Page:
“The diversity,” he explains, “gives us a full complement of skill sets while at the same time creating a great opportunity for camaraderie and networking among the volunteers during the week.”

Wilson, a 19-year GCSAA member, admits that hosting events at a facility such as Bethpage makes recruiting experienced volunteers much easier. “Many of our volunteers have worked at Bethpage in the past and return to lend a hand when a large event comes to the property,” he says. “That means they know where the holes, roads and access points are, and that type of familiarity also allows them to lead crews to get tasks completed much more efficiently.”

At Shinnecock Hills Golf Club in Southampton, N.Y., site of the 2018 U.S. Open, superintendent Jon Jennings, CGCS, had 400 applicants knocking on his door for the opportunity to volunteer at the club’s first Open since 2004. Two hundred volunteers made the cut.

“We had turf students, assistants and superintendents,” the 34-year GCSAA member says, noting that he gave preference to those who lived in the region and then expanded his recruiting efforts out from there. “I didn’t want people living in close proximity excluded. And besides, recruiting locally encouraged a sense of ownership and pride.”

Like Raisch and Wilson, Jennings was able to enlist volunteers with a range of experience. “We had our volunteers list their skills and then matched them with the appropriate tasks,” he says. “We wouldn’t have a superintendent walk-mowing greens, but we would assign supers to go out with people on greens mowers and oversee and assist in the work being done.”

US Open volunteers
Volunteers at the 2018 U.S. Open at Shinnecock Hills Golf Club in Southampton, N.Y., await their marching orders for the day.

With the abundance of volunteers at Shinnecock Hills, there was no shortage of networking opportunities. “We had more people than we ever needed, and without any inclement weather that required more hands on deck, we would often have several people working together,” Jennings says. “That, naturally, gave them the opportunity to chat and swap stories and experiences.”

Also boosting volunteers’ networking capabilities was a binder that listed each volunteer’s name and place of employment. “It’s handy to have everyone’s contact information readily available,” says Jennings, noting that the purpose of the binder was to make it easier for people to stay in touch after the tournament.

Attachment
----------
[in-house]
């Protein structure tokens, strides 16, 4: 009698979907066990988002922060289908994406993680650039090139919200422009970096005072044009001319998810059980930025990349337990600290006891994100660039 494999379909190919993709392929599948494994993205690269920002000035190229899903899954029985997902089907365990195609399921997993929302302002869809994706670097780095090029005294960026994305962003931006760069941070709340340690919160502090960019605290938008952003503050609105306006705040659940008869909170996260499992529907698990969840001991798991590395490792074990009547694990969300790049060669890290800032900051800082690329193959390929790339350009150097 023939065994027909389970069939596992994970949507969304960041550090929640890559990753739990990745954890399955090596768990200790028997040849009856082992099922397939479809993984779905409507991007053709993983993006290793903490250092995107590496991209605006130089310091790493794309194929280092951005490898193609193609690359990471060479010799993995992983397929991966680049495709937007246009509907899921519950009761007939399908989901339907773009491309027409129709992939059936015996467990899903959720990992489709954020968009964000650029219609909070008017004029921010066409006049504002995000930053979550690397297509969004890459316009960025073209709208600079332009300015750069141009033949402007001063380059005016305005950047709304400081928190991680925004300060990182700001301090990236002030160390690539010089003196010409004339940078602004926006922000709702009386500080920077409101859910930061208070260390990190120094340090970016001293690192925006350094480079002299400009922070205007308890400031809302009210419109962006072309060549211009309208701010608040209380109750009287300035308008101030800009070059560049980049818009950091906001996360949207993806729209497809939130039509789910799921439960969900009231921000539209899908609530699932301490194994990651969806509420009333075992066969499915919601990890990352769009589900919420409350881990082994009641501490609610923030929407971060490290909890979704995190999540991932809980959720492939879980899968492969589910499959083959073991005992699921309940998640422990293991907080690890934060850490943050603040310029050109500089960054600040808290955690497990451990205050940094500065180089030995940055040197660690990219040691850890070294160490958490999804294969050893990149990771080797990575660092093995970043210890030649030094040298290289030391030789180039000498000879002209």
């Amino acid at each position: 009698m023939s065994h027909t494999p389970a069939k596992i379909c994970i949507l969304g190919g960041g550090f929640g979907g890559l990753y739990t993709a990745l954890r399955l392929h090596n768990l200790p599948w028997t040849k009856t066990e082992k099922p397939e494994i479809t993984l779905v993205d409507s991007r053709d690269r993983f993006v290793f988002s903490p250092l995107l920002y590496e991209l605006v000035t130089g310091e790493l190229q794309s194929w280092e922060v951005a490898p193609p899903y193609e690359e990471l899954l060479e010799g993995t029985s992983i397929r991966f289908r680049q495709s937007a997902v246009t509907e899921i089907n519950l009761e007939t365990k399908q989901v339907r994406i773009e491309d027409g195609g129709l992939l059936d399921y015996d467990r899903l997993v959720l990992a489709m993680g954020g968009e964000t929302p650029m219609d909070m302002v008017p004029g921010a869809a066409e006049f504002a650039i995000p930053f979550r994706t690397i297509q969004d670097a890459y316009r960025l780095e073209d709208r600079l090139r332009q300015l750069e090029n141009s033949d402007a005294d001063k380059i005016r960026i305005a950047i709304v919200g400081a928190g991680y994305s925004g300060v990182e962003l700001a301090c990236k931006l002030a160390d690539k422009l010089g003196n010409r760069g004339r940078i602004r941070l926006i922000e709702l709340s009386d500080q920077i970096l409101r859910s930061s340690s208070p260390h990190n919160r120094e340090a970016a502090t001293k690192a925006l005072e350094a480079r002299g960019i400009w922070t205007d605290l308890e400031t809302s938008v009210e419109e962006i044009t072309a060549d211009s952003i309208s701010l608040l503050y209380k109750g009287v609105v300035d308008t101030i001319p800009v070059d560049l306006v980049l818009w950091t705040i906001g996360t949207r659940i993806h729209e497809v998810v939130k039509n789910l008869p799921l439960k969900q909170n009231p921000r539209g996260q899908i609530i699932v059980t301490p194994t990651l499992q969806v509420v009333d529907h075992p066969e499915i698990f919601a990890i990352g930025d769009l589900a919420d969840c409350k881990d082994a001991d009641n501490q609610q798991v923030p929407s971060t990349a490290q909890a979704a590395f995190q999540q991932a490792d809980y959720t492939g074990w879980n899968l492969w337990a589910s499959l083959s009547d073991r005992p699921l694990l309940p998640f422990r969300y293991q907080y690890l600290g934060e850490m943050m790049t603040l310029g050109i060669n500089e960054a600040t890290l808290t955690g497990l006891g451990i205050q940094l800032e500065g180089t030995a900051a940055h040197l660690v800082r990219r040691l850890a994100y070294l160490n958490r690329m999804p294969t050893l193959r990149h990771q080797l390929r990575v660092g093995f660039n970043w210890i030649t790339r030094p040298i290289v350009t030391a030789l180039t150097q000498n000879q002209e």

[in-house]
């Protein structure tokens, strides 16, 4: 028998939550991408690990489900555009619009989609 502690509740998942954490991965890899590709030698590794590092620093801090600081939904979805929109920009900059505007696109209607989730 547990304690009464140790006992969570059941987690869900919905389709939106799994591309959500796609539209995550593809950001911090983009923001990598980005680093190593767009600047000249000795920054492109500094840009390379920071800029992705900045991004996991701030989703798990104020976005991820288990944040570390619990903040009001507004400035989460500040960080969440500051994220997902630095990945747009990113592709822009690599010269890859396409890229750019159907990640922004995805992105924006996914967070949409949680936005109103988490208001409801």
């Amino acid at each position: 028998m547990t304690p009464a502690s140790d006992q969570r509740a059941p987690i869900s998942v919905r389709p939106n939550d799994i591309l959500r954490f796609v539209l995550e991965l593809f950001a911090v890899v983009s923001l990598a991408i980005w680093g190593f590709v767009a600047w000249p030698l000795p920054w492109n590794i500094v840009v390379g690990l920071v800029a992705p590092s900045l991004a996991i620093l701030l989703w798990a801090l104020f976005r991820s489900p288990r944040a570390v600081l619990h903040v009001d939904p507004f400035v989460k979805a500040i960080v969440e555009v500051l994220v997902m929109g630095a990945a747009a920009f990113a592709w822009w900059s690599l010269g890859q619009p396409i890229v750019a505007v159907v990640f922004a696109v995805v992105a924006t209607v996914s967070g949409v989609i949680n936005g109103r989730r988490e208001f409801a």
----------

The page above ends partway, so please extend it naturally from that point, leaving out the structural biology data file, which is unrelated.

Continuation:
The tangible benefits of tournament volunteering

At Ridgewood Country Club, volunteers who work the full seven days of a tournament get the royal treatment. The club provides them with local hotel accommodations, allowing them to avoid a long trip home after an early-morning start or late-night end. All shifts begin with a start-of-shift meeting during which jobs are assigned and volunteers are filled in on the plan of action for their shift. Most morning shifts begin at 4 a.m. and finish up around 9 or 10 a.m. Evening shifts typically run from 4 p.m. to around 9 p.m. Schedules vary, of course, depending on the particular tournament schedule. Volunteers are encouraged to stay around and socialize and watch some good golf, or to head back to housing between shifts to recharge and get some shut-eye.

In addition to the gratis lodging, volunteers at Ridgewood are well fed. “Everyone is provided with plenty to eat and drink,” says Raisch. “And if you stay late enough, there might even be adult beverages provided.”

Raisch also supplies diversions for volunteers between shifts, including ping-pong, synthetic putting greens and even video games. And the volunteer common area is outfitted with leather sofas, air mattresses and individual lockers. “Those in the know bring a swimsuit with them and spend many an afternoon in the pool at our golf professional’s house, which is along the first hole,” Raisch adds.

Raisch attempts to make the volunteer experience at Ridgewood as rewarding as possible. “We go out of our way to improve our incentives each time we host an event,” he says. “For instance, we have a tiered system of ‘thank you’ giveaways. The more volunteers work, the more they receive.” The giveaways can range from tournament golf shirts to golf pullover jackets, and the gift selection gets more extensive with each tournament the club hosts.